We expect big things from him in Year 2.
Ogbonnia Okoronkwo, linebacker, Oklahoma
Last season was this Nigerian-born linebacker’s coming out party. After spending his first two seasons at Oklahoma as a rarely-utilized role player, Okoronkwo played in 12 games and became an integral player on the defensive front.
He racked up 71 tackles, 12 for a loss and nine sacks. According to Pro Football Focus, he also pressured opposing quarterbacks 36 times on 262 rushes, which is darn impressive. With excellent quickness, underrated strength and hand work which has only gotten better over the years, he is a nightmare on the edge.
This is an awesome/fun rep by Ogbonnia Okoronkwo. pic.twitter.com/F3znHaFny7
— Ty Wurth (@WurthDraft) January 4, 2017
Okoronkwo could have declared for the 2017 NFL draft and nobody would have thought it odd. But he wanted to get his degree and perfect his craft a bit more at the college level before attacking the next level with a vengeance in 2018.
“It was easy for me,” he said of the decision, via Brooke Pryor of NewsOK. “I get my degree next semester so why not (stay), and then I get a whole ‘nother year to get better. It’s my first year starting. I feel like everybody makes great strides from their first year starting to the second year. So I want to see what I can do next year before I go to the NFL.”
We can’t wait to see what he does for an encore after last season’s accomplishments.
The guys in television are already going gaga over Okoronkwo. Mel Kiper Jr. sees him as the second senior outside linebacker coming off the board in next year’s NFL draft, which isn’t at all a stretch.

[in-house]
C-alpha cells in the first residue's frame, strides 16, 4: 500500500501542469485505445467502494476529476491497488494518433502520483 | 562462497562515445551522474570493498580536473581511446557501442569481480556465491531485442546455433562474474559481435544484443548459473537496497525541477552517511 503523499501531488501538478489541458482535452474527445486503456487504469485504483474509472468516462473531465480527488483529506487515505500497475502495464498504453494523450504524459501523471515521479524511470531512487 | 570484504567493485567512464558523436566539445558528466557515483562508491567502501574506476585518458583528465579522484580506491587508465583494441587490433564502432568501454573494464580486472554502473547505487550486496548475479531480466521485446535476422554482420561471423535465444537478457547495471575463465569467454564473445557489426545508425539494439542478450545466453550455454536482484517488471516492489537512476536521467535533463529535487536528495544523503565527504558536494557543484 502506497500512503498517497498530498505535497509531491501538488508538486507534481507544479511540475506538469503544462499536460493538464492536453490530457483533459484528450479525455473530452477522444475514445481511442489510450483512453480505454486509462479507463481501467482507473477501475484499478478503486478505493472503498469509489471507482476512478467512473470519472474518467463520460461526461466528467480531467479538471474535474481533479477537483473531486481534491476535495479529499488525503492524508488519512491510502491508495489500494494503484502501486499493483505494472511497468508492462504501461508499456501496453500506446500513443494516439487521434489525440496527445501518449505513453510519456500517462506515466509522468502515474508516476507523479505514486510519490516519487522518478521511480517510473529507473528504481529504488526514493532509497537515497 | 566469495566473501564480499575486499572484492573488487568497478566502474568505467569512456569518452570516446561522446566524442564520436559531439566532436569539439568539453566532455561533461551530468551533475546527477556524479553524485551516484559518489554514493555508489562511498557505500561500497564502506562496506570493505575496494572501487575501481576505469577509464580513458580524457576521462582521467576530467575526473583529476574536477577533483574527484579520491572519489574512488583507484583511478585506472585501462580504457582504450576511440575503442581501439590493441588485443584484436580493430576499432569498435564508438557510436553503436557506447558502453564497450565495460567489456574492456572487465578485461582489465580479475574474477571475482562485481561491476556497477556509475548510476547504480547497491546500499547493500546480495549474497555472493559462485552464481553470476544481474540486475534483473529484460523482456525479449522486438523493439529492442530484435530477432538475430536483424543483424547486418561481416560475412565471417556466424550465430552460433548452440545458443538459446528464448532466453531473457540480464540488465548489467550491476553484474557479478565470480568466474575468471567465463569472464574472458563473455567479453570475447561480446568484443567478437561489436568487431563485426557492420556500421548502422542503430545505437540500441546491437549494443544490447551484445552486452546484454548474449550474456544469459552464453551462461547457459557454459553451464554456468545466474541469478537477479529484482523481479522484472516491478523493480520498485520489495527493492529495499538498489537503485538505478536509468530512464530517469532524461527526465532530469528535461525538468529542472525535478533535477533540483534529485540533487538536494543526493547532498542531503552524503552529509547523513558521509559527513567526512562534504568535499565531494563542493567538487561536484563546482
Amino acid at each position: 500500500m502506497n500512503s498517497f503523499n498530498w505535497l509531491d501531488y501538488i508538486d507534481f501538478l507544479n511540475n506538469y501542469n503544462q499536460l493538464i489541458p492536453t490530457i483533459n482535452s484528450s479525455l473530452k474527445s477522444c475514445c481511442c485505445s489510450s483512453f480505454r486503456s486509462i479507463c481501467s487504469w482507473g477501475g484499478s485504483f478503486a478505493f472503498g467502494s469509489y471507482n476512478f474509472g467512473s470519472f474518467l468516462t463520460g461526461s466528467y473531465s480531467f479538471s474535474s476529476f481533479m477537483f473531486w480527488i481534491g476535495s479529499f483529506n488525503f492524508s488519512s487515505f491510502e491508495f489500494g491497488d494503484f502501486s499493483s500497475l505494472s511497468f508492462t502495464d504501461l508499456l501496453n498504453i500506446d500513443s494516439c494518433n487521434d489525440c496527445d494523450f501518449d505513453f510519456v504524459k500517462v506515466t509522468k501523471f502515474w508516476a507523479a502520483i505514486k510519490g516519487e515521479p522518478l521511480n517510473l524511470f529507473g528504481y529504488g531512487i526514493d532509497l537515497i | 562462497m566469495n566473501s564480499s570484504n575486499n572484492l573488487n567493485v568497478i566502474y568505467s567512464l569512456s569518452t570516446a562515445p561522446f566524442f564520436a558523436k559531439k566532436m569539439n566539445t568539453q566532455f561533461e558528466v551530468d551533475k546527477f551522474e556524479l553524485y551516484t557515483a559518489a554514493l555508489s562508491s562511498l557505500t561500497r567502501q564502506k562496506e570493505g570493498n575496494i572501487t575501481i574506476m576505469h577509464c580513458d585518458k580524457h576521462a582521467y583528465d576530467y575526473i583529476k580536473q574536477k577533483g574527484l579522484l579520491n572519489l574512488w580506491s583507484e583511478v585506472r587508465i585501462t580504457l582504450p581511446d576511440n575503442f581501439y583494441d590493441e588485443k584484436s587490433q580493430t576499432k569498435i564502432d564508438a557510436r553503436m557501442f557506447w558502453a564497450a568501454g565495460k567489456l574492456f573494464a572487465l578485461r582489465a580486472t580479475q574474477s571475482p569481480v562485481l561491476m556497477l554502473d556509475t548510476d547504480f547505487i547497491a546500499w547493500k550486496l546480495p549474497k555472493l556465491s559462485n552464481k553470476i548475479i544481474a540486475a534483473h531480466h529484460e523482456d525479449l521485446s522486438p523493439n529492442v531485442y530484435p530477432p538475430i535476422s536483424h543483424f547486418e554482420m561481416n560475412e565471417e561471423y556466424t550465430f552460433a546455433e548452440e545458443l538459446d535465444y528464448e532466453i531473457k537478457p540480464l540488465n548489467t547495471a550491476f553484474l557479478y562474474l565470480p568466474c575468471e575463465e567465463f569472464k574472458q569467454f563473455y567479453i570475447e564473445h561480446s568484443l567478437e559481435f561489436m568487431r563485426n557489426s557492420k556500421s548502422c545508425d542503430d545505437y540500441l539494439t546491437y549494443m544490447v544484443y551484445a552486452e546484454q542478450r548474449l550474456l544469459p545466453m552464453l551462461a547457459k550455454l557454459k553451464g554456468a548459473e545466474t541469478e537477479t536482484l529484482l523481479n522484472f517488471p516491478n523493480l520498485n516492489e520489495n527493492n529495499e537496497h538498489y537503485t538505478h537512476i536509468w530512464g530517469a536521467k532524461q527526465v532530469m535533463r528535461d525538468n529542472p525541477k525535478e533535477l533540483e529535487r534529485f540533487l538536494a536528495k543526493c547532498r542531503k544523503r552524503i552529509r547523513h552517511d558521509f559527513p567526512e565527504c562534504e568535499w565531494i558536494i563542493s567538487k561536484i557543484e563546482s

Derwin James, safety, Florida State
Note to quarterbacks, running backs and receivers in the ACC: Don’t challenge Derwin James.
Danger, danger, danger (Steve Irwin voice).
Here are just a couple of examples of how dangerous it is to run James’ way, from his exceptional freshman campaign of 2015.
FSU safety Derwin James unleashed his entire arsenal on Jacoby Brissett in 2015
First, the back body drop pic.twitter.com/bQUQE5zYTy
— Steve Palazzolo (@PFF_Steve) May 23, 2017
Derwin James then follows up with the spinebuster to finish Brissett pic.twitter.com/LCH8u88hkm
— Steve Palazzolo (@PFF_Steve) May 23, 2017
James’ freshman season was one for the books. He was everywhere. He finished with 91 tackles, 9.5 for loss, 4.5 sacks, two forced fumbles and two recoveries.
Last year was unfortunately cut short due to a knee injury. But James is fully healthy now and ready to unleash destruction once again on any offensive playmakers who’d dare come his way.
Harold Landry, defensive end, Boston College
Last year’s sacks leader is back for more. Landry was unstoppable off the edge for the Eagles, earning 16.5 sacks and a nation-leading seven forced fumbles. He also brought down ball-carriers 55 times, 22 of which occurred behind the line of scrimmage.
A player who possesses good size (6-foot-3, 250 pounds) and length, he knows how to get around the edge and dominate offensive tackles. But this isn’t a one-trick pony we’re talking about here. Landry is also an imposing threat in the run game. He uses leverage well and doesn’t often find himself out of position trying to skirt around the outside.
It was surprising, in fact, that Landry decided to come back to Boston College for his senior season, as it’s likely he could have been a high pick in the 2017 NFL Draft. But the All-American had good reason for returning.
🚨 JUST IN 🚨:
— BC Football (@BCFootball) January 10, 2017
An impact player who is also a high-character guy with a non-stop motor and leadership qualities, Landry will be a name to follow this season, and in the seasons to come.
Dexter Lawrence, defensive tackle, Clemson
It’s rare that two sophomore defensive tackles make a list such as this one, but we wouldn’t dream of not including both Ed Oliver and Dexter Lawrence. Both of these kids are phenomenally gifted and made huge impacts as true freshmen last season.